Balancing medical school with other interest is certainly a challenge. Early on, you learn about prioritizing and organizing your time. Despite these time constraints, I still think it is very important to keep some interests outside of med school. Simply for your sanity, you can’t spend every moment of every day studying and worrying about the next evaluation. You need time to decompress and enjoy life. I got involved with a bunch of organizations here, but my favorites were definitely Biorhythms and the Smoker.

Biorhythms is a dance show put on twice a year by the medical students, and the Smoker is a (surprisingly good) student-run musical where we roast the faculty. In both of these, you get to see your classmates trying something entirely unrelated to medical school, and there are great chances for people of all skill levels to really enjoy some time on stage. With no formal dance training except watching a lot of America’s Best Dance Crew in high school, I somehow became one of the main choreographers of these shows, and I’m now one of the dance demi-czars of the Smoker for this year. It’s been a blast all the way through, and it’s a great way to relieve some stress.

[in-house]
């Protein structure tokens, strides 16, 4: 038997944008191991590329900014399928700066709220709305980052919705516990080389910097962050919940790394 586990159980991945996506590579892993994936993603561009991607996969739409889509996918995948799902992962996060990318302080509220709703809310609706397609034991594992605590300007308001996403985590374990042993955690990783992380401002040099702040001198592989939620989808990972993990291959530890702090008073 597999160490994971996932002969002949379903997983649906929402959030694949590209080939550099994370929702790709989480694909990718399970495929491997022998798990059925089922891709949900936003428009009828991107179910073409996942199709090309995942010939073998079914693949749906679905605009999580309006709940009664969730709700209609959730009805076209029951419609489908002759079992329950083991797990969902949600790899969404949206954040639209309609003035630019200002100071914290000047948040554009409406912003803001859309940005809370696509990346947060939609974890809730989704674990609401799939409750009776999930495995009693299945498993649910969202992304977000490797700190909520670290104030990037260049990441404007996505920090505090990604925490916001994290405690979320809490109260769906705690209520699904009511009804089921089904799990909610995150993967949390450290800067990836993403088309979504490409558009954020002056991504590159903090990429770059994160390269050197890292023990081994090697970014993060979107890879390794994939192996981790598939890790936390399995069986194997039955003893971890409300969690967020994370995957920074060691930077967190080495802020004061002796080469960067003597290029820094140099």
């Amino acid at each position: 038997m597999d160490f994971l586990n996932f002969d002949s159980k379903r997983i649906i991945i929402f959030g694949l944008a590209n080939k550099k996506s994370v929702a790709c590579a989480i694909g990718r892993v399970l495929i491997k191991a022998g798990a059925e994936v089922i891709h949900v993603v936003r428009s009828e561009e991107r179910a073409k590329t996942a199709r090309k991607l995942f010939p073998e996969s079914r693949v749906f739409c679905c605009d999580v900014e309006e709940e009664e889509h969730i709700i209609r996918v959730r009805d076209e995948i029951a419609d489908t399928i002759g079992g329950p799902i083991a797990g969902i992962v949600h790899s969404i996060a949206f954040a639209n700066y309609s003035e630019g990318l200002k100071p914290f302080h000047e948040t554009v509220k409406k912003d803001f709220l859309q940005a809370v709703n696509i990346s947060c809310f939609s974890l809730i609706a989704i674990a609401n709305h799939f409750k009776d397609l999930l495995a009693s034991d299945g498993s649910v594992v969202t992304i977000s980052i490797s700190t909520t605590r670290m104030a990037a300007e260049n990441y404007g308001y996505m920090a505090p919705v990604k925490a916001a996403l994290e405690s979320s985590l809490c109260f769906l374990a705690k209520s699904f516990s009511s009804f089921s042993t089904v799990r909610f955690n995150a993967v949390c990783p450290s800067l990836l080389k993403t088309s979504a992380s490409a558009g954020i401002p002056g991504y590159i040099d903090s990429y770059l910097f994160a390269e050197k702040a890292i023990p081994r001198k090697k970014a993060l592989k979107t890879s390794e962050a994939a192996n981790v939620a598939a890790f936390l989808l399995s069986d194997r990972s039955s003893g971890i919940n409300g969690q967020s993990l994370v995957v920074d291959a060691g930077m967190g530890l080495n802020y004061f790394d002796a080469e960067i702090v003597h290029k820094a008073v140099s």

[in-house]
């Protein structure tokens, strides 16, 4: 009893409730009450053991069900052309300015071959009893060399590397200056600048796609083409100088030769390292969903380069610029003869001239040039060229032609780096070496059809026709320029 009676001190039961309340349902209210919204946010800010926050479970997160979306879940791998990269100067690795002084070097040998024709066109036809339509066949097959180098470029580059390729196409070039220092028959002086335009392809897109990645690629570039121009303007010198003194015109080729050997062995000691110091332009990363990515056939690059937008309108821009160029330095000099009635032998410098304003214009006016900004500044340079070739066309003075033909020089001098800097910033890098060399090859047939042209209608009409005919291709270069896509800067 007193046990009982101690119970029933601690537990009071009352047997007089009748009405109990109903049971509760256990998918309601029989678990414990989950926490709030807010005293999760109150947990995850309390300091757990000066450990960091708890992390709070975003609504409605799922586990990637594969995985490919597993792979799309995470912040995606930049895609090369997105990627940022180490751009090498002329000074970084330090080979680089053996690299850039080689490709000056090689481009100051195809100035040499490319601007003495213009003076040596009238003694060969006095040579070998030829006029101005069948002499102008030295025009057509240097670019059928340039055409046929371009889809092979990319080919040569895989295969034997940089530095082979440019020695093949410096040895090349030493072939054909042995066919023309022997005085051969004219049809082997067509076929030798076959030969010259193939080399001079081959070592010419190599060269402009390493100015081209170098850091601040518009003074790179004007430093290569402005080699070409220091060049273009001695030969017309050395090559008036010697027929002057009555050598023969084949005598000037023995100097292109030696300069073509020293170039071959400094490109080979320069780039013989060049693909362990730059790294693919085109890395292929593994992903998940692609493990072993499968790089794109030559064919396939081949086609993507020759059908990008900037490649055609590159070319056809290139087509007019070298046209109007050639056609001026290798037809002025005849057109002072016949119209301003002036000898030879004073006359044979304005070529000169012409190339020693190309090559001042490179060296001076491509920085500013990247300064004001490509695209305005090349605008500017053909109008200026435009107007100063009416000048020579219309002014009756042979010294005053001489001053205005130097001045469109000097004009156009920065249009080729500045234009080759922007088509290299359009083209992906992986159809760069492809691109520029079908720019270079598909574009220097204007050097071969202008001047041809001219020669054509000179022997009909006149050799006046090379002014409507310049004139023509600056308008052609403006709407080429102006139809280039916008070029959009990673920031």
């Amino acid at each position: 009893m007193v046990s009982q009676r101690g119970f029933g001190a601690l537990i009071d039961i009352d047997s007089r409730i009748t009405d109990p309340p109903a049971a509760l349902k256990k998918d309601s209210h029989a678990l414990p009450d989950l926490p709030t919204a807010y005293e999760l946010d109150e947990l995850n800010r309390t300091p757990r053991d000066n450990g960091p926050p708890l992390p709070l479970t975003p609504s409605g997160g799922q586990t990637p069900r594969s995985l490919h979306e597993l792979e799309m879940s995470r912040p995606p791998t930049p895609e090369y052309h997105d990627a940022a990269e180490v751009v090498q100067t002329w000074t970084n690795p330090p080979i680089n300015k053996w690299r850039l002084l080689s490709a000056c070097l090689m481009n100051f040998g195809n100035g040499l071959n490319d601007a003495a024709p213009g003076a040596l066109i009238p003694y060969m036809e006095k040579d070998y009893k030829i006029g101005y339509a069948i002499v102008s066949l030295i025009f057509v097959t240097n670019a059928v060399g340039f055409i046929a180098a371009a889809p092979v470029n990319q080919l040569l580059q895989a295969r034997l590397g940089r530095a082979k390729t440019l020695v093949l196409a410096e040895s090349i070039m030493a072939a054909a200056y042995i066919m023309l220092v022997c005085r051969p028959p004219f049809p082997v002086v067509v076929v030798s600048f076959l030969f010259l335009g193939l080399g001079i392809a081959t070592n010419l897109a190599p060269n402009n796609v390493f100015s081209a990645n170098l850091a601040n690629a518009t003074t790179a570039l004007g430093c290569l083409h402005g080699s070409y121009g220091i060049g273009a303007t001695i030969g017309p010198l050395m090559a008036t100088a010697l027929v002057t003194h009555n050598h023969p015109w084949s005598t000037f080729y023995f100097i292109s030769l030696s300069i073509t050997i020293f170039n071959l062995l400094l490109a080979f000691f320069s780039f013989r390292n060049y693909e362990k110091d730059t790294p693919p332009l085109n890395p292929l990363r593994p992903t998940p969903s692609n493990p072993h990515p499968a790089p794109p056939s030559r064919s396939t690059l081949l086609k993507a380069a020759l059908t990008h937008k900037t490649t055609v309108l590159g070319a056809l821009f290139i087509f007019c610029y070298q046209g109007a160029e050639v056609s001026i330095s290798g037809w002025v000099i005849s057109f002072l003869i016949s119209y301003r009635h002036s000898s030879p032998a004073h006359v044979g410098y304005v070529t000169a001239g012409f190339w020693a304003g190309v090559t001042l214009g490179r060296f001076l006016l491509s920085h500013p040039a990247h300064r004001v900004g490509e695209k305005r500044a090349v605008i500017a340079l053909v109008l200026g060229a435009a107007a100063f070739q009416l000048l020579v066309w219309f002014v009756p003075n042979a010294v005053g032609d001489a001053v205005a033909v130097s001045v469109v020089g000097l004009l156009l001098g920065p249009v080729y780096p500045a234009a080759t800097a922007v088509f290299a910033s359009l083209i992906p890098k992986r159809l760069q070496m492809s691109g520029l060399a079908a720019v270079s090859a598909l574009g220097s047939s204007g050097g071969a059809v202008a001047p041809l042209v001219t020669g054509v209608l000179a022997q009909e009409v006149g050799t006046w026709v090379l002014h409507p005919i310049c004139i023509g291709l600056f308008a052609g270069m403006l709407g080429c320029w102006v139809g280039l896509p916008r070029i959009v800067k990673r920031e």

Why did you decide to pursue a dual degree?

I chose to pursue the MPH fairly late in the process. As an M3 going through my core clerkships, I was learning tons about clinical medicine, about diagnosis and treatment decisions, but I found that there are limits to what we can do for our patients as doctors. Many other factors affect the health of our patients: their medical knowledge, health coverage, access to health care facilities, and much, much more. I realized that I wanted to treat more than just the patient in front of me. I wanted to be involved in reaching out to the community I served, making sure that the health system I work in is doing everything it can to do right by our patients. This is why I chose to apply to the Health Management and Policy program at Michigan’s School of Public Health.